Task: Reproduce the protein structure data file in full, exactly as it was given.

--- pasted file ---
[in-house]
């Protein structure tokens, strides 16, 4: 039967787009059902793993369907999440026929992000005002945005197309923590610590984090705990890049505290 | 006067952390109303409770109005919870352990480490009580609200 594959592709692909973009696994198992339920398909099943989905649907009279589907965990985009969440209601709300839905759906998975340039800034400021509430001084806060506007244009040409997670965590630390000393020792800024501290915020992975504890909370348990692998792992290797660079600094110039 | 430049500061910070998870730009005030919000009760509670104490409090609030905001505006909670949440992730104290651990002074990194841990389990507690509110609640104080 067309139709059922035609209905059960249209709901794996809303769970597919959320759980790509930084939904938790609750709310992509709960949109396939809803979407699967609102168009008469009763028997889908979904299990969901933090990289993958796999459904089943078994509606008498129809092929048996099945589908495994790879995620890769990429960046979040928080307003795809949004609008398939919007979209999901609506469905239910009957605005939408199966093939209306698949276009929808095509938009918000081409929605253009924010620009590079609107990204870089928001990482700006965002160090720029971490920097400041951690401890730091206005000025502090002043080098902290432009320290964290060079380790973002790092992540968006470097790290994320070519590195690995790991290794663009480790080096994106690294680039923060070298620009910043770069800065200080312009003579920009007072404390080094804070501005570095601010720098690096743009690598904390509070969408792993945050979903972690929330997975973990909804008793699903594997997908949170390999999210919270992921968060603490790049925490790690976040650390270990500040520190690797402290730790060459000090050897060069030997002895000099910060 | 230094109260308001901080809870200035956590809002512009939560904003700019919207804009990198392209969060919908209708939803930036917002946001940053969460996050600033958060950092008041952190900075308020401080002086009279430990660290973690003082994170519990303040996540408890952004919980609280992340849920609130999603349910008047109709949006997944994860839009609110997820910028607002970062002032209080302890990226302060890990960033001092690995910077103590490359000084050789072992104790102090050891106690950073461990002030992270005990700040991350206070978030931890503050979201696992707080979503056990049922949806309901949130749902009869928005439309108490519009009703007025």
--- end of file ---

[in-house]
């Protein structure tokens, strides 16, 4: 039967787009059902793993369907999440026929992000005002945005197309923590610590984090705990890049505290 | 006067952390109303409770109005919870352990480490009580609200 594959592709692909973009696994198992339920398909099943989905649907009279589907965990985009969440209601709300839905759906998975340039800034400021509430001084806060506007244009040409997670965590630390000393020792800024501290915020992975504890909370348990692998792992290797660079600094110039 | 430049500061910070998870730009005030919000009760509670104490409090609030905001505006909670949440992730104290651990002074990194841990389990507690509110609640104080 067309139709059922035609209905059960249209709901794996809303769970597919959320759980790509930084939904938790609750709310992509709960949109396939809803979407699967609102168009008469009763028997889908979904299990969901933090990289993958796999459904089943078994509606008498129809092929048996099945589908495994790879995620890769990429960046979040928080307003795809949004609008398939919007979209999901609506469905239910009957605005939408199966093939209306698949276009929808095509938009918000081409929605253009924010620009590079609107990204870089928001990482700006965002160090720029971490920097400041951690401890730091206005000025502090002043080098902290432009320290964290060079380790973002790092992540968006470097790290994320070519590195690995790991290794663009480790080096994106690294680039923060070298620009910043770069800065200080312009003579920009007072404390080094804070501005570095601010720098690096743009690598904390509070969408792993945050979903972690929330997975973990909804008793699903594997997908949170390999999210919270992921968060603490790049925490790690976040650390270990500040520190690797402290730790060459000090050897060069030997002895000099910060 | 230094109260308001901080809870200035956590809002512009939560904003700019919207804009990198392209969060919908209708939803930036917002946001940053969460996050600033958060950092008041952190900075308020401080002086009279430990660290973690003082994170519990303040996540408890952004919980609280992340849920609130999603349910008047109709949006997944994860839009609110997820910028607002970062002032209080302890990226302060890990960033001092690995910077103590490359000084050789072992104790102090050891106690950073461990002030992270005990700040991350206070978030931890503050979201696992707080979503056990049922949806309901949130749902009869928005439309108490519009009703007025």